Japan Just different

Japan is different – trains

The Japanese love trains – no matter if it’s a ultra-modern high speed bullet train, or very slow local train – and local trains are very slow. You can see this in many different ways.

Japan rail personel salute the incoming shinkansen, the platform supervisor salutes the leaving train.

Train conductors bow and say hello and goodbye as they enter and leave a carriage. It takes so little time and effort, does it make a difference, perhaps not, but a show of politeness and respect to the people travelling on the tarin and ultimately paying their wages.

The Japanese love to take pictures of their trains. I cannot remember a train pulling into a platform without somebody taking a picture. Many Japanese trains are decorated in different themes – the train below is a local train “dressed up” as a Shinkansen.

Also as rolling adverts.

And not only on the outside, but also on the inside, celebrating the cherry blossom and a train museum within the train.

When you travel in a local train, try and sit as close to the driver as possible. At first sight, you might be worried that a madman has taken control of the  train, talking to him/herself and pointing at various things within and outside the train. The Japanese Times explains.

“There’s method to the madness. Those odd vocalizations and gestures help keep us safe by heightening workers’ mental focus at key points on the job where accidents are likely to occur. This technique for error-prevention is called shisa kanko. It’s hardly known outside of Japan, but those who do talk about it in English use the term “pointing and calling.”

Japanese railway employees have been using this technique for more than 100 years, but the exact origin is a little unclear. One story traces it to the early 1900s and a steam-train engineer named Yasoichi Hori, who was supposedly starting to lose his sight. Worried that he’d go through a signal by mistake, Hori began to call out the signal status to the fireman riding with him. The fireman would confirm it by calling back. An observer decided this was an excellent way of reducing error, and by 1913 it was encoded in a railway manual as kanko oto(“call and response”). The pointing came later, probably after 1925.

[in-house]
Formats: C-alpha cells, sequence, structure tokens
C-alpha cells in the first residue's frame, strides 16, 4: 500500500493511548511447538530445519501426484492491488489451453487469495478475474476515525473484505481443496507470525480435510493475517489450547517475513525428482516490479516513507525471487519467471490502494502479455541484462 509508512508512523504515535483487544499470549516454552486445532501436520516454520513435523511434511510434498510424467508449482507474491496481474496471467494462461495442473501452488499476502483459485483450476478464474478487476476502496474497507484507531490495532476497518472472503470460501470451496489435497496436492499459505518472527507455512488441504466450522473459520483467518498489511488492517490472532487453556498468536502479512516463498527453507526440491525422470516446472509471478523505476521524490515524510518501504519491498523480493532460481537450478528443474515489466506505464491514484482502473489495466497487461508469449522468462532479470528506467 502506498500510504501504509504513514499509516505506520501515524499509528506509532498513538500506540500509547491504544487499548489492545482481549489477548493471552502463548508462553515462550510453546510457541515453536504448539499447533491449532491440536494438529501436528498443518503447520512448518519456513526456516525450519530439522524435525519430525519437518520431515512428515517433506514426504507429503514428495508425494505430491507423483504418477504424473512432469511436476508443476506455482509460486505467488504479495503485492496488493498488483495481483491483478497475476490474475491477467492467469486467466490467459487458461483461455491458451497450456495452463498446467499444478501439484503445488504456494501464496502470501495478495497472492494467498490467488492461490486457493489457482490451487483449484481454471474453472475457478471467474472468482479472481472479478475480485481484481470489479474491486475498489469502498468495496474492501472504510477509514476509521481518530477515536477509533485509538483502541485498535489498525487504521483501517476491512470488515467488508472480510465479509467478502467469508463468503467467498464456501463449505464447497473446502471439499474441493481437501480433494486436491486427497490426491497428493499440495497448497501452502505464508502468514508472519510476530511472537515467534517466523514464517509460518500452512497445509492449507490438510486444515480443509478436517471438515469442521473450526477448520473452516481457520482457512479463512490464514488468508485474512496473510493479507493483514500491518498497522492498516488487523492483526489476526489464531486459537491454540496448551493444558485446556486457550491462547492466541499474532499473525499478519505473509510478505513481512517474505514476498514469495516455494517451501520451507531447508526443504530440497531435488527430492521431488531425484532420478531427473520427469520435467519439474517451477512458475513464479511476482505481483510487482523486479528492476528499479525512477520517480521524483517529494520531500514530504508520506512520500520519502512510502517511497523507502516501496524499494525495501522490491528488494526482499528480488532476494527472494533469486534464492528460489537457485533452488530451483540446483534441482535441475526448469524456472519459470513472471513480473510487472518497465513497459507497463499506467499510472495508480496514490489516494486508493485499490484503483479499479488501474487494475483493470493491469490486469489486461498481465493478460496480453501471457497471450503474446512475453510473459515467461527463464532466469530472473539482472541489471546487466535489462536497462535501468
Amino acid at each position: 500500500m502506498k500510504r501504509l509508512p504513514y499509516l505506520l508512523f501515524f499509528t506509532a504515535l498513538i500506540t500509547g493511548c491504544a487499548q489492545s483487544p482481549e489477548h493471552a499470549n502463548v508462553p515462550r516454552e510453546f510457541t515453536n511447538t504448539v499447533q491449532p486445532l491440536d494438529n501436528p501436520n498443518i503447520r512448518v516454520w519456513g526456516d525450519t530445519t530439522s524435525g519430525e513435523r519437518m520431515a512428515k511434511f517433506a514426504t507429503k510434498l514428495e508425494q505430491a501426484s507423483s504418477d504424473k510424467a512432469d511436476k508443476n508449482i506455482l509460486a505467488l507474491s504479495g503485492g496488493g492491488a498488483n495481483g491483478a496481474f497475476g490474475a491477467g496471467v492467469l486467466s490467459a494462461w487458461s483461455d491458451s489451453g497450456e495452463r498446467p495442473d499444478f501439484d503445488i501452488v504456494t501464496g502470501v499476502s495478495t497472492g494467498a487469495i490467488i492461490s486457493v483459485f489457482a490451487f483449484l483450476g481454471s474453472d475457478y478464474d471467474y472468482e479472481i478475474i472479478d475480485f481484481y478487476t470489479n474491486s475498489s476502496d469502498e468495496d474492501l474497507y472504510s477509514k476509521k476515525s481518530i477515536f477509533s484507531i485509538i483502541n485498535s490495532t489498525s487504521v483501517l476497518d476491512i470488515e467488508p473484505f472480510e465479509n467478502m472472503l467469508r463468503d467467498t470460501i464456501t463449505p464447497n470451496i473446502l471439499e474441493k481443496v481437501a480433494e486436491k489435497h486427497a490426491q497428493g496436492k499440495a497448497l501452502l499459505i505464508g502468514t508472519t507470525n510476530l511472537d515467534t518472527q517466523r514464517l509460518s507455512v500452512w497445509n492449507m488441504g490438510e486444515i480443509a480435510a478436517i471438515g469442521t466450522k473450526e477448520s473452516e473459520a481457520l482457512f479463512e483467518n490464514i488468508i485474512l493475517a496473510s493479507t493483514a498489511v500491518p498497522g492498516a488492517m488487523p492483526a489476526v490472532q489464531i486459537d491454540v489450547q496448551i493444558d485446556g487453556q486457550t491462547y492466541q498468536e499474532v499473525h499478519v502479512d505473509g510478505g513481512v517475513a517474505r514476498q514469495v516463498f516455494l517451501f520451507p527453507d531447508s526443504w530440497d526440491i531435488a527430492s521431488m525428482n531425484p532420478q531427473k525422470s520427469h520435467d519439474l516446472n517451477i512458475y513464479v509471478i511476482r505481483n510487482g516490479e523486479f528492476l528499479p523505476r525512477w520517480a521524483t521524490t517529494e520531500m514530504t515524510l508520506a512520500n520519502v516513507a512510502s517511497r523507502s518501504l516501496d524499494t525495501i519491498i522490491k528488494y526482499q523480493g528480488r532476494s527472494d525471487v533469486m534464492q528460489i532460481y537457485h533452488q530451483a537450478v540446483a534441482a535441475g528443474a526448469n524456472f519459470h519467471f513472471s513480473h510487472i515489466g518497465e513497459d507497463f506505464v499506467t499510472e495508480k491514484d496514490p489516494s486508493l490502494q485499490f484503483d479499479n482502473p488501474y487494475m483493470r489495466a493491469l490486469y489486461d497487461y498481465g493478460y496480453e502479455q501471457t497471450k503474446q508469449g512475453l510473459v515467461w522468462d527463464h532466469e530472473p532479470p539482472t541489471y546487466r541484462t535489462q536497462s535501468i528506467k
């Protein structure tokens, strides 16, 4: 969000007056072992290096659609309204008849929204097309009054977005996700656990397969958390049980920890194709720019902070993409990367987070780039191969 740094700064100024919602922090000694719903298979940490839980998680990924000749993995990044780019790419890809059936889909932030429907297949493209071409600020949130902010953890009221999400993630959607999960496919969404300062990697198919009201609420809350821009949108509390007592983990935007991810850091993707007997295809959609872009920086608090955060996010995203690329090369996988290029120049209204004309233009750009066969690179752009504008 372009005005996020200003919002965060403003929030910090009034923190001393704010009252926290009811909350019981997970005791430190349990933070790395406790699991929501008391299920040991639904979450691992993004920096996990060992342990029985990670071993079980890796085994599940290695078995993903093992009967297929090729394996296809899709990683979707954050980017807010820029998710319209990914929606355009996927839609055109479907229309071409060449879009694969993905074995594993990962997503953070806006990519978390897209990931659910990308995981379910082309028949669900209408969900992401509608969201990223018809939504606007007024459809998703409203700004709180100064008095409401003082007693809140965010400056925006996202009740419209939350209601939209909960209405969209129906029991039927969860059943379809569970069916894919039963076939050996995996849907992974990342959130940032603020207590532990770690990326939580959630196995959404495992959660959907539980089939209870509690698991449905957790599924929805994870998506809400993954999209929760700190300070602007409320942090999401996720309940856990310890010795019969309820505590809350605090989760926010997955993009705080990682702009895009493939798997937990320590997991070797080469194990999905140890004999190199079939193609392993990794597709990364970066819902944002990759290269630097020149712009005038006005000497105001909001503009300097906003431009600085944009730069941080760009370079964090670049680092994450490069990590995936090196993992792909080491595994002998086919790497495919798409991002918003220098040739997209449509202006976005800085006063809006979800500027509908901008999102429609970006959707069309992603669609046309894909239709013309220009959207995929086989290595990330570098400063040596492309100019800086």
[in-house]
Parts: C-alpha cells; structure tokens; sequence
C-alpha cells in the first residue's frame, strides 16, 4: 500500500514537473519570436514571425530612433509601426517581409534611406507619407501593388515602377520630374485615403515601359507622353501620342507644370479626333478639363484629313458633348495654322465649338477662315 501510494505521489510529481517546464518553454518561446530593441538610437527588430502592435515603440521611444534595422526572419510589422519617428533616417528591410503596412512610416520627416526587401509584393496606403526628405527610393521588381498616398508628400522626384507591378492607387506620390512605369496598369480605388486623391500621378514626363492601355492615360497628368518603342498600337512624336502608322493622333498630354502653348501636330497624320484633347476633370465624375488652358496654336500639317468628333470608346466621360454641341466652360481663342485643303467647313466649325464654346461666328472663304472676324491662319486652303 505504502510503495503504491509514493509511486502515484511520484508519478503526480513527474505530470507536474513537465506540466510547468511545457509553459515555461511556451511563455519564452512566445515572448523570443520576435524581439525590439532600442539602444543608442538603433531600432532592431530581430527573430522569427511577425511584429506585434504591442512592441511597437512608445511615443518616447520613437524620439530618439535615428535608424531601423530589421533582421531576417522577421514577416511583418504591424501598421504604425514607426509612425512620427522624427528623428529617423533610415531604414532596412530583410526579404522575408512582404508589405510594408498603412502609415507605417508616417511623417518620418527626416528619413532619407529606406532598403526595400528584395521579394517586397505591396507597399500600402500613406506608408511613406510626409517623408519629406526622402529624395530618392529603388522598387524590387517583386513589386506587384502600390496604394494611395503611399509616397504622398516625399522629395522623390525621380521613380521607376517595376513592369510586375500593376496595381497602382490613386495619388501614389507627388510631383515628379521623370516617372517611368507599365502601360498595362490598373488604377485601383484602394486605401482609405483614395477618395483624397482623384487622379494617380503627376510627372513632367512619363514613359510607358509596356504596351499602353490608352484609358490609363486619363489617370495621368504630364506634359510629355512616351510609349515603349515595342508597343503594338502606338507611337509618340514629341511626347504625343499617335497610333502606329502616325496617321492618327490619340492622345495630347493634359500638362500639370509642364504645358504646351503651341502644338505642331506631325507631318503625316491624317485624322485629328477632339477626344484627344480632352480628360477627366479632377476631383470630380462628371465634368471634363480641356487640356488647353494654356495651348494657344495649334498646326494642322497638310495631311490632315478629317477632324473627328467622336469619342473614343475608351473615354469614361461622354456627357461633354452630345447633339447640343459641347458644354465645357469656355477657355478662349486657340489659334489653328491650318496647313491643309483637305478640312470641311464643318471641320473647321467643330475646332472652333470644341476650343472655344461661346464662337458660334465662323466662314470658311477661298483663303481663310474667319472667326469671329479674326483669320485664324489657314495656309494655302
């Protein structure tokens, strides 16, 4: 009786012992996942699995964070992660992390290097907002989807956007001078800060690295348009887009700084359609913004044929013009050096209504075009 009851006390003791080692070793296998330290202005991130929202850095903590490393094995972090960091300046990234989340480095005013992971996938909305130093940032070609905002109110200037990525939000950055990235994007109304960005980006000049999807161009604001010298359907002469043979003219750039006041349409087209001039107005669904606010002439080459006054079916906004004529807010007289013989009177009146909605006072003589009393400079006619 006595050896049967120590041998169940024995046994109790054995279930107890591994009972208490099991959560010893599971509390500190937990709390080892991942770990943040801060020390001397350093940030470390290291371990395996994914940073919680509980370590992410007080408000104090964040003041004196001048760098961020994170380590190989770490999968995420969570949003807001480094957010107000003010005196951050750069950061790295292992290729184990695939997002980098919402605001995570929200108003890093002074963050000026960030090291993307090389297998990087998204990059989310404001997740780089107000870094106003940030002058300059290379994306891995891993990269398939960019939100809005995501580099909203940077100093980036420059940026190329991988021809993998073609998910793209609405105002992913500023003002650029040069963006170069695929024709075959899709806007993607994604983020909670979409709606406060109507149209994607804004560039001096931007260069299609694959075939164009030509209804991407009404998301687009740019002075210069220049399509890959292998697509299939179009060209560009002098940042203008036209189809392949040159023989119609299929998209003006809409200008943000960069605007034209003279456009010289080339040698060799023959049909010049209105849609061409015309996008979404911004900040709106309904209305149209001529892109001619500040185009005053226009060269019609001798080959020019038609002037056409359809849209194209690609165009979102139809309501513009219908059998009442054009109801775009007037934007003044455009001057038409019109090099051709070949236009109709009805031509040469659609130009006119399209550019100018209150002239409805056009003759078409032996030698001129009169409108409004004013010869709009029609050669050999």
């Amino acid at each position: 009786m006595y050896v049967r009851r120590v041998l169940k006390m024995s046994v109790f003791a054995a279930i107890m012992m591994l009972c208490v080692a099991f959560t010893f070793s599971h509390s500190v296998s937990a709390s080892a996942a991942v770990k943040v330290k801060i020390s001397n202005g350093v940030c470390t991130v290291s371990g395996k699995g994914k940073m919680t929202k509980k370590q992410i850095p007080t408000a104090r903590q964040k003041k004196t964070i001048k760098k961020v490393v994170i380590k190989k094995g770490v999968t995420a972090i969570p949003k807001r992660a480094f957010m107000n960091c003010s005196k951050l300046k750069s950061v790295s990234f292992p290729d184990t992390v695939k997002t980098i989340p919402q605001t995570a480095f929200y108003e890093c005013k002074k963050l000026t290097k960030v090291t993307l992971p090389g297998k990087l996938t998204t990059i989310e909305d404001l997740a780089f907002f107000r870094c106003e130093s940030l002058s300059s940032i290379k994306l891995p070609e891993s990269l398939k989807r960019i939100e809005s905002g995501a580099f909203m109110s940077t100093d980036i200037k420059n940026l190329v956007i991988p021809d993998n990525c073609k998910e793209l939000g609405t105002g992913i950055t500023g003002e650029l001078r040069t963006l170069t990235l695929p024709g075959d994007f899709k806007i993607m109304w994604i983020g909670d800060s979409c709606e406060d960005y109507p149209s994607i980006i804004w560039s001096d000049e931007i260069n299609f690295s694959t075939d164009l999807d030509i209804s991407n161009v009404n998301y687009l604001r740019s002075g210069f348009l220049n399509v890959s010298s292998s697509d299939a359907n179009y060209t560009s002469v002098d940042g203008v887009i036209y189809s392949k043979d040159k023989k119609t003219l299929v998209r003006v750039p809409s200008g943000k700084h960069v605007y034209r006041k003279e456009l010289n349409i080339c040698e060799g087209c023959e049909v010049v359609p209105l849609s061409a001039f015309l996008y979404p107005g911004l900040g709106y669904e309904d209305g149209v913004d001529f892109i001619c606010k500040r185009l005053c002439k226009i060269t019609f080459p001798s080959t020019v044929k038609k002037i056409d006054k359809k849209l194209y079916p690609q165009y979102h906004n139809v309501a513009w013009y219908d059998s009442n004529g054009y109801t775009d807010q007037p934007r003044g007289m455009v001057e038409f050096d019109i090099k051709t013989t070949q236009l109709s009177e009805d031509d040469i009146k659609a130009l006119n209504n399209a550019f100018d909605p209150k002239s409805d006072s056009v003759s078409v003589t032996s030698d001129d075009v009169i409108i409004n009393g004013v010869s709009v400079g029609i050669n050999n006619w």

To give an example with English calls, let’s say your task is to make sure a valve is open. You look directly at the valve and confirm it’s open. You call out in a clear voice, “Valve open!” Then, still looking at the valve, you draw your right hand back, point to the valve in an exaggerated way and call out, “OK!” The theory is that hearing your own voice, and engaging the muscles of the mouth and arm, stimulates your brain so you’re more alert.

But does it actually work? Kazumi Tabata of the Japan Industrial Safety and Health Association, recites research conducted in 1994 by the Railway Technical Research Institute. Workers asked to complete a simple task made 2.38 errors per 100 actions when no special steps were taken to prevent errors. When told to add just calling or just pointing, their error rate dropped significantly. But the greatest reduction in error — to just 0.38 mistakes per 100 actions — was achieved when workers used both steps together. The combination of pointing and calling reduced mistakes by almost 85 percent.”

In addition JR has a strict rule that employees may not even carry personal cell phones, let alone use them, when working on trains. A driver or conductor found to have used a personal cell phone on the job will be fired.

Many train stretches are single track, and therefore, not least on a local train, one waits at a station for the train to pass in the opposite direction, before moving on. The same applies for slower Shinkansen, that wait at stations for quicker Shinkansen to pass. This means that local trains are very slow. If there are three stations A, B and C, and the distance between A and B is 3 minutes and B and C is 10 minutes, and the train going from A to C and the train from C to A leave at the same time, the train from A to C needs to wait 7 minutes at station B before the train from station C arrives and they can pass each other. The Shinkansen is timed to perfection so that there is no waiting, and why even a delay of a few seconds can have a major impact.

Perhaps most concerning of all, i.e. that there is a need, there are also women only carriages on a number of Japanese trains.

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